Of course, all of Kansas City is extremely hopeful for the Royals to make it to the playoffs this year, and if they do, Tuesday night’s game is what the playoffs will look like. Excellent pitching. Low-scoring. Razor-thin margin of error. The Royals were saved tonight by a mistake from Glen Perkins and a walk-off homer from Alex Gordon, but to consistently win these tight playoff-type games, the Royals will need to take advantage of opportunities like these going forward.

— Paul Judge

The fans and Ned Yost

After games, manager Ned Yost meets with the news media in a conference room, and when that’s over, we all trudge back to the clubhouse. There’s a lobby on the first floor between the conference room and clubhouses, and it usually is filled with fans and player’s families.

On Tuesday night, the fans suddenly realized Yost was in their midst, and one guy yelled, “Good job, coach!” Another fan reached out for a high five, and the room burst into scattered applause.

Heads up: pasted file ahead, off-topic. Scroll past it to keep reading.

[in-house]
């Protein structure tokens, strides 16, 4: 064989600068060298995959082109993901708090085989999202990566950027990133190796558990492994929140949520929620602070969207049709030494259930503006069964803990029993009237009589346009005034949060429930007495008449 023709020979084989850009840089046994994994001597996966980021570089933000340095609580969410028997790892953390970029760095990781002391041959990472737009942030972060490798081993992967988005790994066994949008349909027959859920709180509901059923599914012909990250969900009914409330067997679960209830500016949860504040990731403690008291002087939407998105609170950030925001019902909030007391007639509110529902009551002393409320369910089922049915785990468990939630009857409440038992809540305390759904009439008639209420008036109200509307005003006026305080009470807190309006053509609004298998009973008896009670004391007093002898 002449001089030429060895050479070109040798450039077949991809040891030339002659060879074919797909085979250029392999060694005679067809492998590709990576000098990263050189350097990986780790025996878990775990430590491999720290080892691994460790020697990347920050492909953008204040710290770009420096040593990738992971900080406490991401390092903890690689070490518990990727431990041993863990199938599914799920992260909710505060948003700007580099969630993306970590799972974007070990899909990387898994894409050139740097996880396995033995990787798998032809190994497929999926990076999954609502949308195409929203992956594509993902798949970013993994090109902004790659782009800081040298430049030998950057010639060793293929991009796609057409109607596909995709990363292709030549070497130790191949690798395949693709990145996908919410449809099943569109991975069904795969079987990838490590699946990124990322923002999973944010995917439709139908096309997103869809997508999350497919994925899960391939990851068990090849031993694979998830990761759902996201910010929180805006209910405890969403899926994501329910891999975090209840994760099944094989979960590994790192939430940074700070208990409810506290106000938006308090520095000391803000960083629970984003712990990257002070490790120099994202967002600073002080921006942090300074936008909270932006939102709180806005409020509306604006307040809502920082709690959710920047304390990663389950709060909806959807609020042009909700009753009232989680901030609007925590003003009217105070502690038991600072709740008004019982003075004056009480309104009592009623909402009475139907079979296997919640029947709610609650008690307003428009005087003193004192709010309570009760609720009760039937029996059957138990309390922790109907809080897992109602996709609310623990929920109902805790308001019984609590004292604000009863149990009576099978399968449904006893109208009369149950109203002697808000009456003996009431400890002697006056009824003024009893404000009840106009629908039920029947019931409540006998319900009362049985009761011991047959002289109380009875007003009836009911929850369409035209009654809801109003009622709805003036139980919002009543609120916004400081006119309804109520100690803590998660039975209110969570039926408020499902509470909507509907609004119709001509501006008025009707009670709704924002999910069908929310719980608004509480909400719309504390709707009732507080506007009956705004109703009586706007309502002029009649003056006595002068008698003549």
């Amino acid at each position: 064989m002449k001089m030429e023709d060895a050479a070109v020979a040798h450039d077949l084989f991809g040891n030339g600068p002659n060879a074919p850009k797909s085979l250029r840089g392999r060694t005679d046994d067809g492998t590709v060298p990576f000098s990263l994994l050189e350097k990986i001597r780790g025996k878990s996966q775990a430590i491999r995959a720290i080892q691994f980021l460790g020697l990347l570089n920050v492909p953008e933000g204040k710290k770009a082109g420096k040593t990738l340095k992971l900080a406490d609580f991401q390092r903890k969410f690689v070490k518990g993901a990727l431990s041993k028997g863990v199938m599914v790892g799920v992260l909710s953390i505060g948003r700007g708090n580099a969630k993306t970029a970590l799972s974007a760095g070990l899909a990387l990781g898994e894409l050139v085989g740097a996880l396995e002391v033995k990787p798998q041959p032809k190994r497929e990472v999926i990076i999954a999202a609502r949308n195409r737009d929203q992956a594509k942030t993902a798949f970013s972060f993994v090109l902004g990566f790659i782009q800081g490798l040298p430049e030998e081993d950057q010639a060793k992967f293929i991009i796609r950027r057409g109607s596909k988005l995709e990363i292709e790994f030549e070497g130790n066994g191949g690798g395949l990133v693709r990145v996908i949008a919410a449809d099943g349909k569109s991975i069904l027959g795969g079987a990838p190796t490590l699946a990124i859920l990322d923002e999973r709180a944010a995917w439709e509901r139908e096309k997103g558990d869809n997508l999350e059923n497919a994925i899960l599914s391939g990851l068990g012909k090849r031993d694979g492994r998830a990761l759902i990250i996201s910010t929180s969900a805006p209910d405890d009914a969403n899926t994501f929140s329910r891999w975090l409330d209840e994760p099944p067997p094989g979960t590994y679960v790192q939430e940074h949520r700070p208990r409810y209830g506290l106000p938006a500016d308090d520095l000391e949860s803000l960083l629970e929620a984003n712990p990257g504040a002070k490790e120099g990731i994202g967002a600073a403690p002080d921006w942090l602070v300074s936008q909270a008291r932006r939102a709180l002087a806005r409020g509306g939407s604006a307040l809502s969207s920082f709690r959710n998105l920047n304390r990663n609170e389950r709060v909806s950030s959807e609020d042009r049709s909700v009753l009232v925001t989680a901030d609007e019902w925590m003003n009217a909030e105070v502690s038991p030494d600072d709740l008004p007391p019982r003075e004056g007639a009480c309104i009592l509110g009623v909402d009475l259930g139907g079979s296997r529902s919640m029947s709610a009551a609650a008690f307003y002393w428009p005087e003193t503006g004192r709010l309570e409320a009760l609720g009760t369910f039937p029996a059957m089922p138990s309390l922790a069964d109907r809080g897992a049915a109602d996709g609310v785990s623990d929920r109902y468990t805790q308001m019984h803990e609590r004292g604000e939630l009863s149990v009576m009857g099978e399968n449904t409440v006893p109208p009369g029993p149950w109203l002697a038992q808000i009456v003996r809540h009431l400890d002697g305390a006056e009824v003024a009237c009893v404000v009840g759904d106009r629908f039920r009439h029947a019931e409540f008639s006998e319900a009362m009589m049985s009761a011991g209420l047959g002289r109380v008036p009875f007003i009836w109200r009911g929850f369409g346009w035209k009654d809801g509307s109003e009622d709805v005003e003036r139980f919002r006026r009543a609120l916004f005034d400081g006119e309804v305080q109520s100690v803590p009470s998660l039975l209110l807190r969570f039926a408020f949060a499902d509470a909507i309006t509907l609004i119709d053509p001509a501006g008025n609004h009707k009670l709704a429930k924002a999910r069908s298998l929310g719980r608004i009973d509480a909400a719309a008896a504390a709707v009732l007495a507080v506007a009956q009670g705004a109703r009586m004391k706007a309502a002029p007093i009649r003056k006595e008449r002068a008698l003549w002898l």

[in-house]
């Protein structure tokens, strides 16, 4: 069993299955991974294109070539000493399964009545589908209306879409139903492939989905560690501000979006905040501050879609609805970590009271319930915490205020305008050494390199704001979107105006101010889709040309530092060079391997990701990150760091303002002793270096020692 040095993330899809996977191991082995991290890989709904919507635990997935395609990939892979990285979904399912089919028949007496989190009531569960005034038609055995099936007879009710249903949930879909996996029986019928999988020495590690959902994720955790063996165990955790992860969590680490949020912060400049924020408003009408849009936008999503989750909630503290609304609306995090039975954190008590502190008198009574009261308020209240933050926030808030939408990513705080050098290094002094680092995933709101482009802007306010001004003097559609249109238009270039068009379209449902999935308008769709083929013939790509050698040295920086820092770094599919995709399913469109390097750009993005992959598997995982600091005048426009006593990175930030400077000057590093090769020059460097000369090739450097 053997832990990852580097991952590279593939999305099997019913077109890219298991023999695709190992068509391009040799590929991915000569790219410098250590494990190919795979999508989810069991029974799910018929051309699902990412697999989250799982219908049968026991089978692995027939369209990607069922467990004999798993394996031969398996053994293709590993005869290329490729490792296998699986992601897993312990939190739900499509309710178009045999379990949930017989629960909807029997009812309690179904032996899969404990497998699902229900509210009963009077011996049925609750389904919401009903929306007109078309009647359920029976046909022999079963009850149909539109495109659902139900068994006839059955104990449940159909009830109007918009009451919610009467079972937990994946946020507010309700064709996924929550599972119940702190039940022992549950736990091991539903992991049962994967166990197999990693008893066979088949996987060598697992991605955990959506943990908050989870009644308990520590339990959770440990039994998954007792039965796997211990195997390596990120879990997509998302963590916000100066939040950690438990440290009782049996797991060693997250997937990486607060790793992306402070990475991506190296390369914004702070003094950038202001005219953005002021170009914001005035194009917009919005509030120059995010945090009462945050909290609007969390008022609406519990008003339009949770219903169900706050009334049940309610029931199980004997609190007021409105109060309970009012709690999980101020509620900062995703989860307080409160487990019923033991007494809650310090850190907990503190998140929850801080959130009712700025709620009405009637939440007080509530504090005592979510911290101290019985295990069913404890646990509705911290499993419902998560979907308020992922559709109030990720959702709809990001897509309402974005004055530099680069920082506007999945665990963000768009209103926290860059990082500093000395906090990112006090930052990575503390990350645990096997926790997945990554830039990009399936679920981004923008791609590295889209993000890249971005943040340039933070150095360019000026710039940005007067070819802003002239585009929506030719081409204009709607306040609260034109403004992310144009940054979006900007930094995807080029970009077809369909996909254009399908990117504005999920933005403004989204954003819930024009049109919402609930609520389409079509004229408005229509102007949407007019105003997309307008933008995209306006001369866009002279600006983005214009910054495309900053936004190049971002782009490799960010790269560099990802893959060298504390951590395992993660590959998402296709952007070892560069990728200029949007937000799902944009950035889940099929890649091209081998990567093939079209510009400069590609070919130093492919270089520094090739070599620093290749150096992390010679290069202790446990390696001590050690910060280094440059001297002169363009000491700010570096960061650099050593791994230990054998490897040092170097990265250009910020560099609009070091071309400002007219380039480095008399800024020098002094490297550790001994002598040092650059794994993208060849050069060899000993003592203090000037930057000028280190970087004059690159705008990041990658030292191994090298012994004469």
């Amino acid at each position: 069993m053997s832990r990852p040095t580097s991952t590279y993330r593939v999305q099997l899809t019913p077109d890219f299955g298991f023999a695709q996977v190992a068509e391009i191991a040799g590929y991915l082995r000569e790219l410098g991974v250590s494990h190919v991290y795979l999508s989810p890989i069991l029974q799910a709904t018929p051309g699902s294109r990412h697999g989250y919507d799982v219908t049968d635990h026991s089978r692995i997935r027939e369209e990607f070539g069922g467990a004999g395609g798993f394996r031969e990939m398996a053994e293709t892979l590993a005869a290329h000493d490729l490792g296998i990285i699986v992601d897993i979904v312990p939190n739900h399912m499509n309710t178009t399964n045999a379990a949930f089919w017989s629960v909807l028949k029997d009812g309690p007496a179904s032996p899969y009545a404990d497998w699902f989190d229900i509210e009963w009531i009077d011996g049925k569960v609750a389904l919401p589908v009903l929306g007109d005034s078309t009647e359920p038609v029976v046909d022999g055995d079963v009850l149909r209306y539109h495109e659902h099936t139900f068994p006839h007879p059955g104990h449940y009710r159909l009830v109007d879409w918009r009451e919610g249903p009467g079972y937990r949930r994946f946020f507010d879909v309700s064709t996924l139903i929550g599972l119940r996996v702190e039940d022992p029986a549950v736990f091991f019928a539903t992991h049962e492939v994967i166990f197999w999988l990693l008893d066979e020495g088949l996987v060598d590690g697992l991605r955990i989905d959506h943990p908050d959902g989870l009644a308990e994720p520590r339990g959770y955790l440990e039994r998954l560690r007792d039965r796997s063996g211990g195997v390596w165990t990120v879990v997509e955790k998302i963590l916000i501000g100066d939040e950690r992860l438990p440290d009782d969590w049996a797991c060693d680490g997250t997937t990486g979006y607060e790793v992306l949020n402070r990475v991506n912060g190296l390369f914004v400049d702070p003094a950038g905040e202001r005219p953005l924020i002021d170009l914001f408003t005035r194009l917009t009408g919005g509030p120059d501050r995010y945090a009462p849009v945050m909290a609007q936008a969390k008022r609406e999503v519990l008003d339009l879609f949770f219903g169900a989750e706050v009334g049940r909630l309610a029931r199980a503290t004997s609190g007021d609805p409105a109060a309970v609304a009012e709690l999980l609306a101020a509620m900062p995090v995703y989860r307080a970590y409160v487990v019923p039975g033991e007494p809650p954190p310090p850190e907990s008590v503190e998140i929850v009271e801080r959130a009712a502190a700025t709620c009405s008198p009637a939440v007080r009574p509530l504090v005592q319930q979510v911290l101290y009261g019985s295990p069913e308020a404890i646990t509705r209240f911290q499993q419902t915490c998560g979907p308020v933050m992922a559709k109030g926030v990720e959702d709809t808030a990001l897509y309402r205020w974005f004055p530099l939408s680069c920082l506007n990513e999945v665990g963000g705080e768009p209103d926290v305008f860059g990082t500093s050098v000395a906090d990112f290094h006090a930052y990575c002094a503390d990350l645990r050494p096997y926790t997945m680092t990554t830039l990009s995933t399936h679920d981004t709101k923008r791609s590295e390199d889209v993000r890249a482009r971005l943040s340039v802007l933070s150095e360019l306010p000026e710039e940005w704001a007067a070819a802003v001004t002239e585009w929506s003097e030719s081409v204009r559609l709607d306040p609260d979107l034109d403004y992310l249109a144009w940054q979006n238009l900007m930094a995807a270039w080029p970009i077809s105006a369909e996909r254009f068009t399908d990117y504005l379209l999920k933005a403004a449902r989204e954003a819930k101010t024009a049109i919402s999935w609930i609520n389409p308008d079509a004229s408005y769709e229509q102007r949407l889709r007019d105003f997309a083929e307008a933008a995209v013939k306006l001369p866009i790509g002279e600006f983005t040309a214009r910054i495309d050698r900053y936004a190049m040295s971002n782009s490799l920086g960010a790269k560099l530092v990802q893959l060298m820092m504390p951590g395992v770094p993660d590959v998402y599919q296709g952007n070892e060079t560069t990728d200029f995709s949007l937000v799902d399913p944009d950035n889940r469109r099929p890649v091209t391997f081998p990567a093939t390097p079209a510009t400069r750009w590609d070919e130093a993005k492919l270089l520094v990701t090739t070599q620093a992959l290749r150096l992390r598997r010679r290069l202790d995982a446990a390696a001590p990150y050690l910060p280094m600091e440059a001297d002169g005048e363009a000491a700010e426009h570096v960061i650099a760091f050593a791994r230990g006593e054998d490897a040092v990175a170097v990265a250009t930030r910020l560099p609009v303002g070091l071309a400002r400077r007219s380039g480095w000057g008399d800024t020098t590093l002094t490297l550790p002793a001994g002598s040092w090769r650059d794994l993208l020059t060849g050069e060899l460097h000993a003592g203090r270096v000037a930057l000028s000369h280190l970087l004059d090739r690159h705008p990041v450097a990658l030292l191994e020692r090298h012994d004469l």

After the beating Ned has taken over the last few seasons from disgruntled fans, it was kinda interesting to see what a winning streak can do.

The fans and Ned Yost part II

In the postgame news conference, Ned expressed some disappointment in the size of the crowd. The announced attendance was 13,847 people, and the ones who didn’t show up missed a helluva game. You don’t get to see a lot of walk-off home runs.

Yost said he wanted fans to be a part of this playoff run. The players draw energy from enthusiastic crowds, and at this time of year, the players need all the energy they can get.